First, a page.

The Yamhelas Westsider Trail will convert the historic Westsiderail trail into a 17-mile multi-use recreational trail running from north of Highway 99W to just north of Gaston. It will link up with the State Highway Bicycle Trail and Henry Hagg Lake.
Phase one of the proposed Yamhelas Westsider Trail has begun. Next fall, trail supporters plan to buy nine miles of property from the current south end of the trail at Northeast Gun Club Road up to Cove Orchard Road north of Yamhill.
This is possible because the trail enthusiasts received a grant in 2014 from the National Parks Service (NPS).
The 17-mile trail will use the abandoned railroad lines to serve bikers, hikers, and equestrians, as both a recreational and transportation route for commuters.
The next step is to develop a conceptual plan for the trail. Over the next year, NPS’s Dan Miller will meet with Friends of Yamhelas Westsider Trail, which includes outdoor recreationalists, county officials, and local business owners. The team will discuss with NPS matters such as landscaping, trailhead signs, and other design questions, as well as gather public input.
Jayne Mercer, grants and special projects manager for Yamhill County, plans to reapply for the NPS grant next year, estimating conceptual-plan talks will take about 18 months.
Funding will come from a $1.4 million Transportation Alternatives Program grant awarded last year to Yamhill County from the Oregon Department of Transportation. The county will match it at 10.27 percent.
Although the once-busy railroad tracks have been removed, most of the land is still owned by Union Pacific. In Carlton, trail booster and businessman Ken Wright bought a few blocks of tracks near Ken Wright Cellars that he has pledged to donate.
Before purchasing all the land, the county must complete engineering and environmental studies to determine the trail’s impact.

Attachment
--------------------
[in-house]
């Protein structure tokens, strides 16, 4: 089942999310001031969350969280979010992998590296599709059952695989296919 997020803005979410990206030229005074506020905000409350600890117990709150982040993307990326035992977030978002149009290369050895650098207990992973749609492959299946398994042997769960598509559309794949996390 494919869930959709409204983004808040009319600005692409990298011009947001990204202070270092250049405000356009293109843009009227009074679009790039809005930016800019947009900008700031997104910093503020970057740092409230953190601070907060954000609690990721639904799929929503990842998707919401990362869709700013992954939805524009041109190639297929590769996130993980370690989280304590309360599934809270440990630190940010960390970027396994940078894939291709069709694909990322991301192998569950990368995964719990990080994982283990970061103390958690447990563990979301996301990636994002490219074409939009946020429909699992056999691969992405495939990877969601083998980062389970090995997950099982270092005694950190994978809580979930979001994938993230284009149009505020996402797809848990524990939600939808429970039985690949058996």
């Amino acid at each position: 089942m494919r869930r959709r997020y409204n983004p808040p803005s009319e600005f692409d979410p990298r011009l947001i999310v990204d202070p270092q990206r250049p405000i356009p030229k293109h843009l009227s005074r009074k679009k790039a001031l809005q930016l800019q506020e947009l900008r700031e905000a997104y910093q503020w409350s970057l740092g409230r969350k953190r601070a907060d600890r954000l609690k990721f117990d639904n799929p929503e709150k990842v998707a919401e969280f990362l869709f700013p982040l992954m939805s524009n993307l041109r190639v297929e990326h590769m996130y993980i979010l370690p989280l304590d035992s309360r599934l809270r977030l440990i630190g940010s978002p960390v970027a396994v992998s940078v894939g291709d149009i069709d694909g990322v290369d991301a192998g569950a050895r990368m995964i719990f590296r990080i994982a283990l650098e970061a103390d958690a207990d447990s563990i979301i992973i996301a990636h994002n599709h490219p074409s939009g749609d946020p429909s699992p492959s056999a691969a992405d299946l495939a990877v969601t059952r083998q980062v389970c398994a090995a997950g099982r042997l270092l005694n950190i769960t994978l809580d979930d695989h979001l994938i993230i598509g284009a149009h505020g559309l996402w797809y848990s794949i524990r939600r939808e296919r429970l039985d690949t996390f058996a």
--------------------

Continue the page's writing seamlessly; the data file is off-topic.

Supporters are actively seeking grants and donations for the eight mile stretch in phase two of the plan. This stretch will bring the trail to an end north of Gaston, where highway 47 meets Scoggins Valley Road. The trail will pass by the U.S. Fish and Wildlife Service’s (FWS) Wapato Lake Wildlife Refuge.
Although there is no official partnership between trail supporters and FWS, its officials and Mercer are supportive of the trail efforts.
The trail will offer “incredible access to nature,” Mercer said. “One of the goals of the project is to allow local residents and visitors to the Yamhill Valley to have access to nature in a new way. By partnering with the Wapato Lake Refuge we would certainly achieve that goal.”
A tentative phase three between Gun Club Road and McMinnville has been brought up for discussion but financing is less certain and the railroad there is still active.
“I do not believe Union Pacific, the railroad owner, and Portland & Western, the railroad lessee and operator, will be interested in a shared-use situation,” said Bob Melbo, state rail planner for the Oregon Department of Transportation.
Still, members have been chatting with property owners about collaboration. “It’s a long-term goal,” Mercer said.
This phase will not be included in the trail’s master plan, which Mercer expects to be created in 2016. By 2020, Mercer expects a portion of the trail to be usable.